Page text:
As U.S. Secretary of State John Kerry and Western envoys meet with Iran's foreign minister, part of a renewed push to get Iran to agree to a deal on its nuclear program, lawmakers in Washington are watching closely.
In the U.S. Capitol, the much-talked about recent Iranian "charm offensive" on the West seems to be falling on deaf ears. Lawmakers, like the Senate Armed Service Committee's James Inhofe are skeptical of Iran's sincerity.
"They're our enemies. They hate us. And anything that's going to be predicated on our trust of these people isn't going to work," said Inhofe.
A group of 11 Republican senators has sent U.S. President Barack Obama a letter, urging him to increase pressure on Tehran, warning that despite Tehran's diplomatic softening, "Iran has not changed course."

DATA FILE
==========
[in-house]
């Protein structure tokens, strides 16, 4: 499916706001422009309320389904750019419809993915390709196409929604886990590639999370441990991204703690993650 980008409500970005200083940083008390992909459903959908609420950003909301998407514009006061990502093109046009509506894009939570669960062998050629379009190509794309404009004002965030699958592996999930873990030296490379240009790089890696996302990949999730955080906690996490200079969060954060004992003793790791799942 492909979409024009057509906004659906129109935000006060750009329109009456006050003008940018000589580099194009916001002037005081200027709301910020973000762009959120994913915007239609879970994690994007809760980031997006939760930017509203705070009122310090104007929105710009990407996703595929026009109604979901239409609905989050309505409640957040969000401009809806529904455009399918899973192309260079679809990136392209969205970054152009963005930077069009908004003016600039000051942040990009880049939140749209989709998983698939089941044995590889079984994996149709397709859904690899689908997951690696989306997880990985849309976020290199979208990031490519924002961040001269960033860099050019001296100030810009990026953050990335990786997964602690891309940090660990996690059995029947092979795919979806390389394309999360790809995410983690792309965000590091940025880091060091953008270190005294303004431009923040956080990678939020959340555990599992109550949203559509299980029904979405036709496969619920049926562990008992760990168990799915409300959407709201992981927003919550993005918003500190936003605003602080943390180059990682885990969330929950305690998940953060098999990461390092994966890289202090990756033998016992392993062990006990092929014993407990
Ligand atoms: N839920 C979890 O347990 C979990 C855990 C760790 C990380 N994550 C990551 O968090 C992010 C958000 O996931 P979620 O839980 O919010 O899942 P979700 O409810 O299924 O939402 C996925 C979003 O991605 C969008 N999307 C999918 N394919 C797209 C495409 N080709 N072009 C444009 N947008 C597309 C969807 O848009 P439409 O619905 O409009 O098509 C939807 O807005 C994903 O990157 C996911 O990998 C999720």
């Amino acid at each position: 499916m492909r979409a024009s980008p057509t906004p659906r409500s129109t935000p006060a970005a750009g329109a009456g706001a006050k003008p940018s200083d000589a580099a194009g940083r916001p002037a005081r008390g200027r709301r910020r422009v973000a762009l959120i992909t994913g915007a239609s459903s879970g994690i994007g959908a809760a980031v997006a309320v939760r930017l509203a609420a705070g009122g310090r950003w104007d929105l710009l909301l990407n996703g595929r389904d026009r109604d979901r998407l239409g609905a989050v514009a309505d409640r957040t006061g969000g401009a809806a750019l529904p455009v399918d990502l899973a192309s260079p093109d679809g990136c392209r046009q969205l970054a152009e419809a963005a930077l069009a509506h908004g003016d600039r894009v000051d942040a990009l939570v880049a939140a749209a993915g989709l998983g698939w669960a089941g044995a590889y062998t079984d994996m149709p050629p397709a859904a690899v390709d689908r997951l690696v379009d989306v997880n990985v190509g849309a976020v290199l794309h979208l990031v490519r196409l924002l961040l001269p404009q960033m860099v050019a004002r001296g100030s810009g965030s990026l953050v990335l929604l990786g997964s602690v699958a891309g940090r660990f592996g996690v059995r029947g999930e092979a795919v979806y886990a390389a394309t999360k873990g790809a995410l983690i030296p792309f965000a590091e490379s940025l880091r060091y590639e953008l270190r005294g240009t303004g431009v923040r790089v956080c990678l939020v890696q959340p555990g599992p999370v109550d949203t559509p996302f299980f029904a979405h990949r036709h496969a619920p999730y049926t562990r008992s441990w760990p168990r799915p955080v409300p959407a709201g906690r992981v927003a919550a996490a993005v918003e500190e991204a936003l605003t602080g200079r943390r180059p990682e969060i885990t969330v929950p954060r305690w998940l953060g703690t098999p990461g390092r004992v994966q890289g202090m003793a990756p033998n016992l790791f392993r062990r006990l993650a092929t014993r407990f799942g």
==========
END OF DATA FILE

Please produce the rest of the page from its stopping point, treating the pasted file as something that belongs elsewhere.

And it's not only members of the Republican Party, often at odds with Obama, who are expressing doubts.
Iranian President Hassan Rouhani's speech this week at the United Nations failed to impress some Democrats, like Senate Foreign Relations Committee Chair Robert Menendez.
“I heard a lot about peace, which we of course seek to embrace. But it is very hard to be promoting peace when you are rushing to powerful nuclear weapons,” said Menendez.
Such wariness could be a big problem for Iran as it tries to convince the international community the time has come to ease sanctions - as many U.S. sanctions cannot be undone without Congressional approval.